The Works and Life of Walter Savage Landor: Miscellaneous poems: Collection of 1846. Last fruit off an old tree. Dry sticks. Additional poems. Criticisms: Idyls of Theocritus. Poems of Catullus. Francesco Petrarca
Chapman and Hall, 1876 - 4 psl.
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Amid arms bear bend beneath better brave breast breath bright brow close comes cried dare dead death earth eyes face fair fall father fear fire flowers fresh gentle girl give glory gone Graces grave hair half hand happy hast hath head hear heard heart heaven hope hour Italy land late leaves less lies light live look maid mind morn Muse never night o'er once pain pass past play poet praise pure raise rest rise rose round scenes seen shade sigh sing sleep smile song soon soul sound spring stand step sweet tears tell thee thine things thou thought thro true turn verses voice wing wise wish young youth
52 psl. - ROSE AYLMER AH, WHAT avails the sceptred race! Ah ! what the form divine ! What every virtue, every grace ! Rose Aylmer, all were thine. Rose Aylmer, whom these wakeful eyes May weep, but never see, A night of memories and of sighs I consecrate to thee.
393 psl. - And the swink'd hedger at his supper sat ; I saw them under a green mantling vine, That crawls along the side of yon small hill, Plucking ripe clusters from the tender shoots ; Their port was more than human, as they stood : I took it for a faery vision Of some gay creatures of the element, That in the colours of the rainbow live, And play i
41 psl. - tis and ever was my wish and way To let all flowers live freely, and all die (Whene'er their Genius bids their souls depart) Among their kindred in their native place. I never pluck the rose ; the violet's head Hath shaken with my breath upon its bank And not reproacht me ; the ever-sacred cup Of the pure lily hath between my hands Felt safe, unsoil'd, nor lost one grain of gold.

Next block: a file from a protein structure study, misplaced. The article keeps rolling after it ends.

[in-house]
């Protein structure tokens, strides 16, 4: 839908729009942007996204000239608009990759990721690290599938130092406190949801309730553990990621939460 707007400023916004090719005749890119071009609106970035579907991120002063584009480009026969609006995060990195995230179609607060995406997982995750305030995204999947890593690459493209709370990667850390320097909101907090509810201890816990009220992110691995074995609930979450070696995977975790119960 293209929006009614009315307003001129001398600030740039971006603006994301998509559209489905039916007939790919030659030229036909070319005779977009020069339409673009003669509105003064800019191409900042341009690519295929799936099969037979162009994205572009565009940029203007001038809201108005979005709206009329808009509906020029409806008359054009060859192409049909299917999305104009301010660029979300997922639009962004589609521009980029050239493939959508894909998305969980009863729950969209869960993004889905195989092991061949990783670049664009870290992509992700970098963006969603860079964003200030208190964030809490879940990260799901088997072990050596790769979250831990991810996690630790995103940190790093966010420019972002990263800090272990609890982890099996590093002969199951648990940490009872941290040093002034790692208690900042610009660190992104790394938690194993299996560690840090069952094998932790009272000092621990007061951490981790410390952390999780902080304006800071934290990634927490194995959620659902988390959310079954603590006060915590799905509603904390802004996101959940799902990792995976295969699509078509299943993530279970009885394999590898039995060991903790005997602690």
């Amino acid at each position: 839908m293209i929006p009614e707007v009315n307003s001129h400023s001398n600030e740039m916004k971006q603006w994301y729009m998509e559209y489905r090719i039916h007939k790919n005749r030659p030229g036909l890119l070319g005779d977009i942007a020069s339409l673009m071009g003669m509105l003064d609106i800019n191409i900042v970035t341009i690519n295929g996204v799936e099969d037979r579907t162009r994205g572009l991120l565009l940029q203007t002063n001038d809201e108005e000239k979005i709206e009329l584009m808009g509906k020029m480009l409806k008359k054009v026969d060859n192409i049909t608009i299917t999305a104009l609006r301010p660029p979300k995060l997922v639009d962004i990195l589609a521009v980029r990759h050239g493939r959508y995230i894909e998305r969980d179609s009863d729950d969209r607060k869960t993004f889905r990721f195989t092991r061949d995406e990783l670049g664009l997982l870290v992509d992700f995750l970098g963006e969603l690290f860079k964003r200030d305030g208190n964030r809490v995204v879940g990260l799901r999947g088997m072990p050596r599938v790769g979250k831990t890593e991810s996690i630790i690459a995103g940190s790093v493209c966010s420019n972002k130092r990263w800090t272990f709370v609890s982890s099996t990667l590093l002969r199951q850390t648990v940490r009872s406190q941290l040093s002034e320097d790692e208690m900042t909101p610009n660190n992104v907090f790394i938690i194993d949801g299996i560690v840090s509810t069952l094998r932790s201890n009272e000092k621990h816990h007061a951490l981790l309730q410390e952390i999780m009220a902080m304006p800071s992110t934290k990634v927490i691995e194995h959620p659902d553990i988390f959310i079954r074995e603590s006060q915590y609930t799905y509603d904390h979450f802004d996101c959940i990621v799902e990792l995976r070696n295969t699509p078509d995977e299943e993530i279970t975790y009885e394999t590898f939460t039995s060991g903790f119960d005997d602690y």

8 psl. - Past ruin'd Ilion Helen lives, Alcestis rises from the shades; Verse calls them forth; 'tis verse that gives Immortal youth to mortal maids. Soon shall Oblivion's deepening veil Hide all the peopled hills you see, The gay, the proud, while lovers hail These many summers you and me.
338 psl. - WELL I remember how you smiled To see me write your name upon The soft sea-sand 'O! what a child! You think you're writing upon stone ! ' I have since written what no tide Shall ever wash away, what men Unborn shall read o'er ocean wide And find lanthe's name again.
40 psl. - ... precipitate Spring with one light bound Into hot Summer's lusty arms expires, And where go forth at morn, at eve, at night...
56 psl. - And intermarried and brancht off awide), She threw herself upon her couch, and wept ; On this side hung her head, and over that Listlessly she let fall the faithless brass That made the men as faithless. But when you Found them, or fancied them, and would not hear That they were only vestiges of smiles, Or the impression of some amorous hair Astray from cloistered curls and roseat band, Which had been lying there all night perhaps Upon a skin so soft . . . No, no...
388 psl. - For where no hope is left, is left no fear : If there be worse, the expectation more Of worse torments me than the feeling can. I would be at the worst, worst is my port, My harbour, and my ultimate repose ; The end I would attain, my final good.
270 psl. - Alas, how soon the hours are over Counted us out to play the lover ! And how much narrower is the stage Allotted us to play the sage ! But when we play the fool, how wide, $ The theatre expands ! beside, How long the audience sits before us! How many prompters ! what a chorus...